Because of that (and because, let’s face it, I hate the mask), I sometimes peel the alien intruder off my face and allow myself a few hours of slobber-free, unencumbered sleep. It’s such a luxury. It feels so good.

I have noticed, though, that this causes my dreams to be incredibly intense. No longer just abstract and surreal, it’s like my sleeping self is gripping me by the shoulders and giving me a good hard shake. “Hello! Are you listening? This stuff is important!” My dreams are no longer sweet. They’re more like shouts.

Will this impact my mental health? I mean, communication matters, right? Should I be worried? Stay tuned…

dream

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Gently Down the Stream

Row, row, Row your boat…

Ugh. I have a cold. And it’s a weird one. No stuffy nose. No fever. A sore throat for about 20 minutes. Then, chest congestion and coughing, coughing, coughing for weeks. And the worst part: vertigo.

The ground seems to be rolling like a storm-tossed sea. And whenever I turn to look at something, the rest of the planet seems to lag about a second and a half behind me. It’s messing with my head. I can’t think straight. I can’t focus. I can’t blog. And I’m tired. I’m so very tired.

And yet, here I am, at work. In a stupor. And my ever-lengthening personal to-do list is a source of anxiety. I feel like I’m not keeping up with my end of the marriage. All I want to do is sleep.

And, is it a full moon? It must be. Because everything is weird. I feel like no one, including my computer, is understanding anything I say. I’m struggling to make myself clear. And people are acting strange. No. It’s not a full moon. In fact, we’re approaching a new moon. Oh, who cares? Nothing seems real.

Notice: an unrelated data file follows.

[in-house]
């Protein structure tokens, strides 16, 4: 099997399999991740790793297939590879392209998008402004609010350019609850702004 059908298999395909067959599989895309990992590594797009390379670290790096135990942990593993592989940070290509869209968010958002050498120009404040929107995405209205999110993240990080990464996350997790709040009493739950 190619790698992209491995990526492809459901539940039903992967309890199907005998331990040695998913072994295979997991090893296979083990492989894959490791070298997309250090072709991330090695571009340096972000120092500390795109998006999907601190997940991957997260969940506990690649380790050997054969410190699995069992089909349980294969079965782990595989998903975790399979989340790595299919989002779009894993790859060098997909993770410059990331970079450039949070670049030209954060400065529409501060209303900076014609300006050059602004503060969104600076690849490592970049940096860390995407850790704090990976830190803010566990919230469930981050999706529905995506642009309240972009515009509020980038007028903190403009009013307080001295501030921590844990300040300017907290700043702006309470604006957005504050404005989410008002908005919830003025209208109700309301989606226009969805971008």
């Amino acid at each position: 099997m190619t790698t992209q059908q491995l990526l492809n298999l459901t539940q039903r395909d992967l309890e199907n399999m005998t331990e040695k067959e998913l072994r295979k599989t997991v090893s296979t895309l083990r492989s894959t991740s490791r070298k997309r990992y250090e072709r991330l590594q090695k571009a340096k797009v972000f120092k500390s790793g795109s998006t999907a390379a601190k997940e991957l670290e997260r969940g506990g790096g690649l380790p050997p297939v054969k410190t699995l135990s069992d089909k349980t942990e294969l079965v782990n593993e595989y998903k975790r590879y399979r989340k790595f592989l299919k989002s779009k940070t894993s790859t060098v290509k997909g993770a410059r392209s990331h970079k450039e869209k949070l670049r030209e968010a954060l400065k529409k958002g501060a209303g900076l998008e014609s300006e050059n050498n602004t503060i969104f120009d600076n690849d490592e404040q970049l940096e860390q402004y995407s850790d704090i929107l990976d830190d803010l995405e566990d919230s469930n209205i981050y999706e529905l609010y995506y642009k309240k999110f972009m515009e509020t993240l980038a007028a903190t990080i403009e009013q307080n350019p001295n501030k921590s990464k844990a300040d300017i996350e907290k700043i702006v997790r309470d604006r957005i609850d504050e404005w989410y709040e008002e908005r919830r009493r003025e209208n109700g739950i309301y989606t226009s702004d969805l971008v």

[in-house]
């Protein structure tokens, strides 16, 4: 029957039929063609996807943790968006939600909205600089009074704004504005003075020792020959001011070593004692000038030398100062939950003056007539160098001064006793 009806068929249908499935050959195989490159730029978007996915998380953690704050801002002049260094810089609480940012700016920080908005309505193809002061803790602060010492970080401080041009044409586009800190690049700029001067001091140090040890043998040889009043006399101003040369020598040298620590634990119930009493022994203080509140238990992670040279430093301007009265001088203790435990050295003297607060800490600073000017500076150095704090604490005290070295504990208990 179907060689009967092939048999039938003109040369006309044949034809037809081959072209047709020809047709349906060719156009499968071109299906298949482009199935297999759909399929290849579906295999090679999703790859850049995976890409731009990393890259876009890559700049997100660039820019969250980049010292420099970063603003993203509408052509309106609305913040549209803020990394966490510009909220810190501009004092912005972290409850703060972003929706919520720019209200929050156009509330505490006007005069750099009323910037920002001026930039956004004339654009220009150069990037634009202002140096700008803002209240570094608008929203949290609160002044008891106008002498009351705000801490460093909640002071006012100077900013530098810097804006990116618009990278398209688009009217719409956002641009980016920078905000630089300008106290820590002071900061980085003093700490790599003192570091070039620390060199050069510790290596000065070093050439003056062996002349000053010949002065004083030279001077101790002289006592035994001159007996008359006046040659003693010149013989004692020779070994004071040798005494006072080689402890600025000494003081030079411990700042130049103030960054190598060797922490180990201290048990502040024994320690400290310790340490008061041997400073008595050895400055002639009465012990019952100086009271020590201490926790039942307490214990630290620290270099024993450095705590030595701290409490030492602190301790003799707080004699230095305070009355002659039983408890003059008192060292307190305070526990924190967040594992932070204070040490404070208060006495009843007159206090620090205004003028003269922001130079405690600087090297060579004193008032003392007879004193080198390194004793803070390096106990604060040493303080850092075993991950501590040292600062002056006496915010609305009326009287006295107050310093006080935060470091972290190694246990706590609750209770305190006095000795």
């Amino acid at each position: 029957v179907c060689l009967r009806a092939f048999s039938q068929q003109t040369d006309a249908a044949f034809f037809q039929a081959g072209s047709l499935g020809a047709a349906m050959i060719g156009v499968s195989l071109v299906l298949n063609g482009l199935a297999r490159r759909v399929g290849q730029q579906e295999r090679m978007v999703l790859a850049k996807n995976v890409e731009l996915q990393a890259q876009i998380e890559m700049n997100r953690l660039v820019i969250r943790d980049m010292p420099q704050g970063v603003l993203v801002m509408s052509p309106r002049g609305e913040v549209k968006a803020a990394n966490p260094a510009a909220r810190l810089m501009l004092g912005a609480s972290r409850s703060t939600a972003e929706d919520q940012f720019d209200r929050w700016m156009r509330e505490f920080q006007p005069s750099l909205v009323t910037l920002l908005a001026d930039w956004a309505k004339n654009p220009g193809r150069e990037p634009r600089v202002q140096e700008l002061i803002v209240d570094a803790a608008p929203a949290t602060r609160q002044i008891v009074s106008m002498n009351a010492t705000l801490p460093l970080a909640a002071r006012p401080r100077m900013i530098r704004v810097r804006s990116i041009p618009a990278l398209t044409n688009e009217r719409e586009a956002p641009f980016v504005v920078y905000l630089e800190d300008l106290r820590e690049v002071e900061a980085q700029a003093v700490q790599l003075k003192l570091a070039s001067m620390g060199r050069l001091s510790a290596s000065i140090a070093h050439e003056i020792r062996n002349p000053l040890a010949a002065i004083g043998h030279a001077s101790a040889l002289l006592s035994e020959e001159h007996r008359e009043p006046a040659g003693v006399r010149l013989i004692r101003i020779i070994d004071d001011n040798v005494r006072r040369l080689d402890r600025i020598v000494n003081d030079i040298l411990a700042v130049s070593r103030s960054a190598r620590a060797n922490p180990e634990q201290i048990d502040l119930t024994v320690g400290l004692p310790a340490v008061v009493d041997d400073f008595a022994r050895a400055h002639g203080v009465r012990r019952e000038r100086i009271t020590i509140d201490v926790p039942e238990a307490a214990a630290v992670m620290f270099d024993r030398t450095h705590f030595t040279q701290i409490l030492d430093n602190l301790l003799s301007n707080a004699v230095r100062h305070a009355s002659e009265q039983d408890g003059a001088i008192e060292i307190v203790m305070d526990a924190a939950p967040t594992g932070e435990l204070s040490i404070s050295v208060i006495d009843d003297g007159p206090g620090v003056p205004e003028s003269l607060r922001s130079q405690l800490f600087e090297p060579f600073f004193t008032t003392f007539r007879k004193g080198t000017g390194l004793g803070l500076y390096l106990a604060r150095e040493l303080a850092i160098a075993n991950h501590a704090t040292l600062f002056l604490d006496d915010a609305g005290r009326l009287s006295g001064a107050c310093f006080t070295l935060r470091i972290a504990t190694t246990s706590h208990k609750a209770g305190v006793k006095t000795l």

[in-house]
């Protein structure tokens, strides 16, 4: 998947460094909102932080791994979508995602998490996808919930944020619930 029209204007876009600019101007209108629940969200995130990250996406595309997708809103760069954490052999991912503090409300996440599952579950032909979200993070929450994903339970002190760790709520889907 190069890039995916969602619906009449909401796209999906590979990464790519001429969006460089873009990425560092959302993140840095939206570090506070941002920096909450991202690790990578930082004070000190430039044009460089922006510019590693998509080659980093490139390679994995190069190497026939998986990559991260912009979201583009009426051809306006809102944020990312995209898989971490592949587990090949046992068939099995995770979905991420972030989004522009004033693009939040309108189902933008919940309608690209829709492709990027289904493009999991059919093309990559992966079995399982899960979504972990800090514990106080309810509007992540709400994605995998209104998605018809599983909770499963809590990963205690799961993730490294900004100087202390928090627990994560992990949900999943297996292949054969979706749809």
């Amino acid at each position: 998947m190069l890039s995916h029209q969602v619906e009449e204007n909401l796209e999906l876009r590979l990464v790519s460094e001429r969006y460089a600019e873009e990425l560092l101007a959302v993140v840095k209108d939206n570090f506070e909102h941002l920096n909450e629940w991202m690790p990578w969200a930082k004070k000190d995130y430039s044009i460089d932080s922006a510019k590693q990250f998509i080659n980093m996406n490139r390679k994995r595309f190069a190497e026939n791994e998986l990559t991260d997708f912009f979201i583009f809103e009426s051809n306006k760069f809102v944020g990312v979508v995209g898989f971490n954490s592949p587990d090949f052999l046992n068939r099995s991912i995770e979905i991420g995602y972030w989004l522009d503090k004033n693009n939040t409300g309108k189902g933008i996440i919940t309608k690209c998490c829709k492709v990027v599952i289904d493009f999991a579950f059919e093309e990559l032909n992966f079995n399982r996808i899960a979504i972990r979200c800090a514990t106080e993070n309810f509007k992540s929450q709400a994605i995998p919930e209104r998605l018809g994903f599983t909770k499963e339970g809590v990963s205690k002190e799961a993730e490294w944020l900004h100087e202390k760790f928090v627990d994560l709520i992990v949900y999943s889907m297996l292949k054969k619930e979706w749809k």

It’s raining. A jeep stalls on my drawbridge, backing up traffic. I call a tow truck.

Did I call the tow truck? I remember calling someone… I think I called a tow truck. Oh. Here comes the tow truck. Somebody must have called a tow truck. But is it the tow truck I called? Should I call off my tow truck? Screw it. They’ll figure it out.

It’s time to go home. I shouldn’t be driving. But I want to go home. My socks are wet. How did my socks get wet? Now my feet feel all clammy. Cough.

Yay. I made it home. The dogs are happy to see me. I feel like I’m in the eye of a puppy hurricane. I’m not sure, but I think one or two of them even levitated for a minute there. I let them out to do their business. I’m glad someone is taking care of business.

My husband is off finding us a replacement car for the one that got totaled a few weeks ago by an unrepentant idiot. I should be helping. I can’t even seem to help myself.

I let the dogs back in, and I head for bed, peeling my wet socks off my feet along the way. No human being can hug you as good as your mattress can. Finally, I can go to sleep.

Except, no. I can’t. I have to pee. Groan.

I get up. I head for the bathroom. I trip over one of the dogs and land flat on my face in the hallway. It’s the only thing I’ve done all day that doesn’t seem to be in slow motion.

My back. I wrenched my back. God, but it hurts.

Fuck my life.

I get up. Slowly. Carefully.

The dog refuses to apologize.

I go into the bathroom. I pee. I decide to take a leftover pain pill from a previous klutzy escapade as a preemptive strike for the back pain that’s headed my way. It’s hard core. It’s heavy duty. Don’t try this at home.

I crawl back into bed and sleep overtakes me.

Gently down the stream…

My dreams are the stuff of a Dali painting. But I don’t care. I’m asleep.

Until about midnight, when I hear my husband letting the dogs out. I’m sure he’s been home for many hours. I get up.

My back feels okay. My feet are dry. I’m warm. I’m home. I’m not as dizzy as I was. I still have the cough, but hey… progress. I’ll take it.

I putter cautiously into the kitchen, where my husband stands at the door, waiting for the dogs. I snuggle into his arms.

“Is this a dream?” I say, sleepily.

Because everything is so good. I love my life now. I love my husband. I love my dogs. I love my house. I love my job. Everything is just so freaking good.